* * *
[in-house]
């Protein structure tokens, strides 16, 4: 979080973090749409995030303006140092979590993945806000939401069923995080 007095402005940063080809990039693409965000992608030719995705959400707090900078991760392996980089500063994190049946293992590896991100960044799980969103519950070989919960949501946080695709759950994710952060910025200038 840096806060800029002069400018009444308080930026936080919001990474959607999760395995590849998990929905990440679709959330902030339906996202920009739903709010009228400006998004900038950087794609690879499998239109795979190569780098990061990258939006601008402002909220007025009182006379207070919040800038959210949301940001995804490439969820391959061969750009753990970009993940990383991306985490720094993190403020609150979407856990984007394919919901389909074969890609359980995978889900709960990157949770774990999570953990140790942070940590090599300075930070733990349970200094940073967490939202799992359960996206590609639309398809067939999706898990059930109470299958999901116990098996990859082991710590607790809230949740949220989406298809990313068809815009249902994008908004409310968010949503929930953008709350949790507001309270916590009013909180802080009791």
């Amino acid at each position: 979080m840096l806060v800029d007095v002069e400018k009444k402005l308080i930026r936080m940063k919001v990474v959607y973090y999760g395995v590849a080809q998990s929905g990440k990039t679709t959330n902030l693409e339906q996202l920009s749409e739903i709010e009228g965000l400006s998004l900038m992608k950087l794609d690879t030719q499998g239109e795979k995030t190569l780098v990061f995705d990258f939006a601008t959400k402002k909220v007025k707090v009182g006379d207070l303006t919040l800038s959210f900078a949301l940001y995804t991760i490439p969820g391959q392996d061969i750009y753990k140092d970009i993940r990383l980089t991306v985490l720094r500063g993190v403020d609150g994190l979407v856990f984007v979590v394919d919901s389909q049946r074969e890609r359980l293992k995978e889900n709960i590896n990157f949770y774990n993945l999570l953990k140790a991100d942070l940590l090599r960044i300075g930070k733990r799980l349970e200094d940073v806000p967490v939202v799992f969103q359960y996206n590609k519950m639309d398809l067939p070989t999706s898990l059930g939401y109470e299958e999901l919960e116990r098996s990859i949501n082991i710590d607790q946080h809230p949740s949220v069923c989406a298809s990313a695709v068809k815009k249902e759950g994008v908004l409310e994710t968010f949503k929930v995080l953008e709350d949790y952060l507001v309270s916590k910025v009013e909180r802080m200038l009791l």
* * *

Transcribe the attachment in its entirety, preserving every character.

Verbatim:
[in-house]
């Protein structure tokens, strides 16, 4: 979080973090749409995030303006140092979590993945806000939401069923995080 007095402005940063080809990039693409965000992608030719995705959400707090900078991760392996980089500063994190049946293992590896991100960044799980969103519950070989919960949501946080695709759950994710952060910025200038 840096806060800029002069400018009444308080930026936080919001990474959607999760395995590849998990929905990440679709959330902030339906996202920009739903709010009228400006998004900038950087794609690879499998239109795979190569780098990061990258939006601008402002909220007025009182006379207070919040800038959210949301940001995804490439969820391959061969750009753990970009993940990383991306985490720094993190403020609150979407856990984007394919919901389909074969890609359980995978889900709960990157949770774990999570953990140790942070940590090599300075930070733990349970200094940073967490939202799992359960996206590609639309398809067939999706898990059930109470299958999901116990098996990859082991710590607790809230949740949220989406298809990313068809815009249902994008908004409310968010949503929930953008709350949790507001309270916590009013909180802080009791």
């Amino acid at each position: 979080m840096l806060v800029d007095v002069e400018k009444k402005l308080i930026r936080m940063k919001v990474v959607y973090y999760g395995v590849a080809q998990s929905g990440k990039t679709t959330n902030l693409e339906q996202l920009s749409e739903i709010e009228g965000l400006s998004l900038m992608k950087l794609d690879t030719q499998g239109e795979k995030t190569l780098v990061f995705d990258f939006a601008t959400k402002k909220v007025k707090v009182g006379d207070l303006t919040l800038s959210f900078a949301l940001y995804t991760i490439p969820g391959q392996d061969i750009y753990k140092d970009i993940r990383l980089t991306v985490l720094r500063g993190v403020d609150g994190l979407v856990f984007v979590v394919d919901s389909q049946r074969e890609r359980l293992k995978e889900n709960i590896n990157f949770y774990n993945l999570l953990k140790a991100d942070l940590l090599r960044i300075g930070k733990r799980l349970e200094d940073v806000p967490v939202v799992f969103q359960y996206n590609k519950m639309d398809l067939p070989t999706s898990l059930g939401y109470e299958e999901l919960e116990r098996s990859i949501n082991i710590d607790q946080h809230p949740s949220v069923c989406a298809s990313a695709v068809k815009k249902e759950g994008v908004l409310e994710t968010f949503k929930v995080l953008e709350d949790y952060l507001v309270s916590k910025v009013e909180r802080m200038l009791l």